Small business owners, it's time to consider some year-end tax tips. As a business owner, this may be one of the busiest times of year for you. With less than two months left in the tax year (for most of us), you'll want to ensure that everything is in order, tax-wise -- and that you'll be able to take advantage of as many potential tax deductions as possible.

Consider the following seven tips for your year-end "to-do" list:

  • Get assistance. If you don't already have one, you may want to look into hiring a certified public accountant who can look things over for you. But there are certain situations when you'll need a good tax lawyer, not a CPA.
  • Throw a holiday party. Did you know that holiday parties provided for your employees can potentially be up to 100 percent tax-deductible? Also, parties for clients and associates may be 50 percent deductible. These deductions are subject to many rules, of course.
  • Donate to charity. There's no better way to celebrate the holidays and get a nice tax deduction for your business than by making a charitable contribution. Of course, remember that not all charitable donations are tax deductible -- they must meet specific criteria.
  • Set up a retirement plan. If you are a sole proprietor or self-employed, you may want to think about setting up a retirement fund of some sort before the year ends. There may still be time to max out your contributions so that you can lower your taxable income.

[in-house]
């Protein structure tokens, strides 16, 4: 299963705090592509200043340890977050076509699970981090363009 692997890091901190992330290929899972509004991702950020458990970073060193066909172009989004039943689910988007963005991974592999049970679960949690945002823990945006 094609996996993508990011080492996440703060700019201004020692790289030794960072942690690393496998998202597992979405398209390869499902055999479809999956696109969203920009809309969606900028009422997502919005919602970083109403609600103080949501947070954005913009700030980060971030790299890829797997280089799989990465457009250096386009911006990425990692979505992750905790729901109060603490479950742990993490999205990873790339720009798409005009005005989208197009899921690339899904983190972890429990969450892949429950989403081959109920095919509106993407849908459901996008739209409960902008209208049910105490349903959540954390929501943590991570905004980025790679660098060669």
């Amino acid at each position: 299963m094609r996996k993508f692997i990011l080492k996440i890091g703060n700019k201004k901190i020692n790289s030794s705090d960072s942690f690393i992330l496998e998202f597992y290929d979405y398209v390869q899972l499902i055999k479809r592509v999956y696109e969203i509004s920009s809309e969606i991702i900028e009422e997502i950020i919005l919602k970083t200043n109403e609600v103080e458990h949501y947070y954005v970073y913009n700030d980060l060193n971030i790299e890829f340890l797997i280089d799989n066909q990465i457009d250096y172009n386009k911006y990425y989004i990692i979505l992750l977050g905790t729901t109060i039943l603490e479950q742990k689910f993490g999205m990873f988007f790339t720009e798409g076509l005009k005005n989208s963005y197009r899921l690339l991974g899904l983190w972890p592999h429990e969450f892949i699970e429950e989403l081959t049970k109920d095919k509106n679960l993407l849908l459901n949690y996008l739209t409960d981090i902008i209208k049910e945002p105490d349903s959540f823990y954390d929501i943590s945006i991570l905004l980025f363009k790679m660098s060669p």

• Classify your workers correctly. Don't forget that it's crucial that you don't misclassify your workers. There are certain key factors that determine whether a worker is an employee or an independent contractor. This could cost you if you aren't careful.
  • Keep good records. Make sure you're keeping good records of all relevant, tax-related documents for the year. This includes a record of all expenses, like receipts, for the many possible write-offs that your business may be qualified for.
  • Consult with an attorney. Feeling overwhelmed? Sure, April 15 is months away, but it may be wise to consult an experienced tax attorney now, to relieve some of that holiday stress.

Source: FindLaw

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Deck the Halls with Tissues and Allergy Meds

November 7, 2013 9:42 pm

(BPT) - Whether you live near or far, returning home for the holidays can be a nostalgic time. But for those with allergies and asthma, celebrating the season with family and friends can be anything but enjoyable.

"Stress from the holidays, traveling and briefly staying in a new environment can weaken your immune system," says allergist Dr. James Sublett, chair of the American College of Allergy, Asthma and Immunology (ACAAI) Indoor Environment Committee. "Being in these different situations can also mean coming in contact with allergens that can spur sudden allergy and asthma attacks."